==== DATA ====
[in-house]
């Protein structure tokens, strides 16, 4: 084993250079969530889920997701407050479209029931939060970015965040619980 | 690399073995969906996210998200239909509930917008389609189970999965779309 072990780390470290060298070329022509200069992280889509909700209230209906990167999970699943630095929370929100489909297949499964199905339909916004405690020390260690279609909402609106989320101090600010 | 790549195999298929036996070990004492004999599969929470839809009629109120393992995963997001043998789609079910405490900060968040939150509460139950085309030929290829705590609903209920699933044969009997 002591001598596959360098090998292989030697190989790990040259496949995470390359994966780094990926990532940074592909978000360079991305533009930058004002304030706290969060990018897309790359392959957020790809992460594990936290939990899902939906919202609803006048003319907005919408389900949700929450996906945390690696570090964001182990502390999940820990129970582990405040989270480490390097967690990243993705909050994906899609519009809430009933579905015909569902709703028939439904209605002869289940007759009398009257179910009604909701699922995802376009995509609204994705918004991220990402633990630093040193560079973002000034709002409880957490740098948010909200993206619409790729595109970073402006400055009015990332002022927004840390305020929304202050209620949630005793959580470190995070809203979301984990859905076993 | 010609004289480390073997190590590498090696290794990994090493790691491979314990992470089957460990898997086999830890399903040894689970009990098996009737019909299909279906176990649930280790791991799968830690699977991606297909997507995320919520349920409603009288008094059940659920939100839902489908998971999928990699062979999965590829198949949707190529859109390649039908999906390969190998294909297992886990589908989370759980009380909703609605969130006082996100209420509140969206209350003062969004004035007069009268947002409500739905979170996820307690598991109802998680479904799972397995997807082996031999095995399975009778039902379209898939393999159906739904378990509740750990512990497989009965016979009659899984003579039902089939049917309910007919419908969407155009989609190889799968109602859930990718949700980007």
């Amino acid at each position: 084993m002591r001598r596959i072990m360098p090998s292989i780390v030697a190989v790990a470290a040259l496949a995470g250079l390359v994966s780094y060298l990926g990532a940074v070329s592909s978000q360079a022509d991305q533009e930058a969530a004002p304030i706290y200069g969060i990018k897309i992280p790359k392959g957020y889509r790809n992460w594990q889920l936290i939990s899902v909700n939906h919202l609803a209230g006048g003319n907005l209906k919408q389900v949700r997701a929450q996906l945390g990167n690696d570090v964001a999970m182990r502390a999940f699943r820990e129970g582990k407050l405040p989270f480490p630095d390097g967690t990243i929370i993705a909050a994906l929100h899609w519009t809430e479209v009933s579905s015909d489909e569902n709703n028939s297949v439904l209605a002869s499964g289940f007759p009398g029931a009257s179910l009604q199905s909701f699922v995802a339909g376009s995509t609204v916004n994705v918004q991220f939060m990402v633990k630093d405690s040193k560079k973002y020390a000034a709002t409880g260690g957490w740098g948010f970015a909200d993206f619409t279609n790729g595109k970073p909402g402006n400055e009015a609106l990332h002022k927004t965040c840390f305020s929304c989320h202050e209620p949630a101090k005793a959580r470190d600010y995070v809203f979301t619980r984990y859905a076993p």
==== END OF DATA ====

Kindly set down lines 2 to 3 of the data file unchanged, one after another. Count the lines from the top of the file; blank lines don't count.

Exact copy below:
């Protein structure tokens, strides 16, 4: 084993250079969530889920997701407050479209029931939060970015965040619980 | 690399073995969906996210998200239909509930917008389609189970999965779309 072990780390470290060298070329022509200069992280889509909700209230209906990167999970699943630095929370929100489909297949499964199905339909916004405690020390260690279609909402609106989320101090600010 | 790549195999298929036996070990004492004999599969929470839809009629109120393992995963997001043998789609079910405490900060968040939150509460139950085309030929290829705590609903209920699933044969009997 002591001598596959360098090998292989030697190989790990040259496949995470390359994966780094990926990532940074592909978000360079991305533009930058004002304030706290969060990018897309790359392959957020790809992460594990936290939990899902939906919202609803006048003319907005919408389900949700929450996906945390690696570090964001182990502390999940820990129970582990405040989270480490390097967690990243993705909050994906899609519009809430009933579905015909569902709703028939439904209605002869289940007759009398009257179910009604909701699922995802376009995509609204994705918004991220990402633990630093040193560079973002000034709002409880957490740098948010909200993206619409790729595109970073402006400055009015990332002022927004840390305020929304202050209620949630005793959580470190995070809203979301984990859905076993 | 010609004289480390073997190590590498090696290794990994090493790691491979314990992470089957460990898997086999830890399903040894689970009990098996009737019909299909279906176990649930280790791991799968830690699977991606297909997507995320919520349920409603009288008094059940659920939100839902489908998971999928990699062979999965590829198949949707190529859109390649039908999906390969190998294909297992886990589908989370759980009380909703609605969130006082996100209420509140969206209350003062969004004035007069009268947002409500739905979170996820307690598991109802998680479904799972397995997807082996031999095995399975009778039902379209898939393999159906739904378990509740750990512990497989009965016979009659899984003579039902089939049917309910007919419908969407155009989609190889799968109602859930990718949700980007």
């Amino acid at each position: 084993m002591r001598r596959i072990m360098p090998s292989i780390v030697a190989v790990a470290a040259l496949a995470g250079l390359v994966s780094y060298l990926g990532a940074v070329s592909s978000q360079a022509d991305q533009e930058a969530a004002p304030i706290y200069g969060i990018k897309i992280p790359k392959g957020y889509r790809n992460w594990q889920l936290i939990s899902v909700n939906h919202l609803a209230g006048g003319n907005l209906k919408q389900v949700r997701a929450q996906l945390g990167n690696d570090v964001a999970m182990r502390a999940f699943r820990e129970g582990k407050l405040p989270f480490p630095d390097g967690t990243i929370i993705a909050a994906l929100h899609w519009t809430e479209v009933s579905s015909d489909e569902n709703n028939s297949v439904l209605a002869s499964g289940f007759p009398g029931a009257s179910l009604q199905s909701f699922v995802a339909g376009s995509t609204v916004n994705v918004q991220f939060m990402v633990k630093d405690s040193k560079k973002y020390a000034a709002t409880g260690g957490w740098g948010f970015a909200d993206f619409t279609n790729g595109k970073p909402g402006n400055e009015a609106l990332h002022k927004t965040c840390f305020s929304c989320h202050e209620p949630a101090k005793a959580r470190d600010y995070v809203f979301t619980r984990y859905a076993p």